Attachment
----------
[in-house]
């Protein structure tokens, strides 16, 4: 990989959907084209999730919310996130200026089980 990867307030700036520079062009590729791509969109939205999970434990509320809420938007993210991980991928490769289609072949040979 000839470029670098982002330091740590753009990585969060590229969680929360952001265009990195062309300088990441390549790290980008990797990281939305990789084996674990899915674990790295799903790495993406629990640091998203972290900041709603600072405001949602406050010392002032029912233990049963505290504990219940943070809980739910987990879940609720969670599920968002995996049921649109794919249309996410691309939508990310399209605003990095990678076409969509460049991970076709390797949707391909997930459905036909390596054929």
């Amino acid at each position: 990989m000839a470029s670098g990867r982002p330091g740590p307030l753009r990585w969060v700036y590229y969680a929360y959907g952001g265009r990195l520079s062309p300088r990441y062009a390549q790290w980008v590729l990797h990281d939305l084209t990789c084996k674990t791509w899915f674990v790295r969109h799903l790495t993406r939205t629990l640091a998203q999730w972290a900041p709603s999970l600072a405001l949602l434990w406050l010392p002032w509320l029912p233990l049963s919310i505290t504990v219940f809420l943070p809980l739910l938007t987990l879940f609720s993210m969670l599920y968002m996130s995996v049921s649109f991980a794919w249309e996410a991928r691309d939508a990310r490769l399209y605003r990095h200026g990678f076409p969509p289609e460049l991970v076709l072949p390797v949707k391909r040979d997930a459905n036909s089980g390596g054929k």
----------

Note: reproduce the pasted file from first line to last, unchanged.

[in-house]
């Protein structure tokens, strides 16, 4: 990989959907084209999730919310996130200026089980 990867307030700036520079062009590729791509969109939205999970434990509320809420938007993210991980991928490769289609072949040979 000839470029670098982002330091740590753009990585969060590229969680929360952001265009990195062309300088990441390549790290980008990797990281939305990789084996674990899915674990790295799903790495993406629990640091998203972290900041709603600072405001949602406050010392002032029912233990049963505290504990219940943070809980739910987990879940609720969670599920968002995996049921649109794919249309996410691309939508990310399209605003990095990678076409969509460049991970076709390797949707391909997930459905036909390596054929």
């Amino acid at each position: 990989m000839a470029s670098g990867r982002p330091g740590p307030l753009r990585w969060v700036y590229y969680a929360y959907g952001g265009r990195l520079s062309p300088r990441y062009a390549q790290w980008v590729l990797h990281d939305l084209t990789c084996k674990t791509w899915f674990v790295r969109h799903l790495t993406r939205t629990l640091a998203q999730w972290a900041p709603s999970l600072a405001l949602l434990w406050l010392p002032w509320l029912p233990l049963s919310i505290t504990v219940f809420l943070p809980l739910l938007t987990l879940f609720s993210m969670l599920y968002m996130s995996v049921s649109f991980a794919w249309e996410a991928r691309d939508a990310r490769l399209y605003r990095h200026g990678f076409p969509p289609e460049l991970v076709l072949p390797v949707k391909r040979d997930a459905n036909s089980g390596g054929k």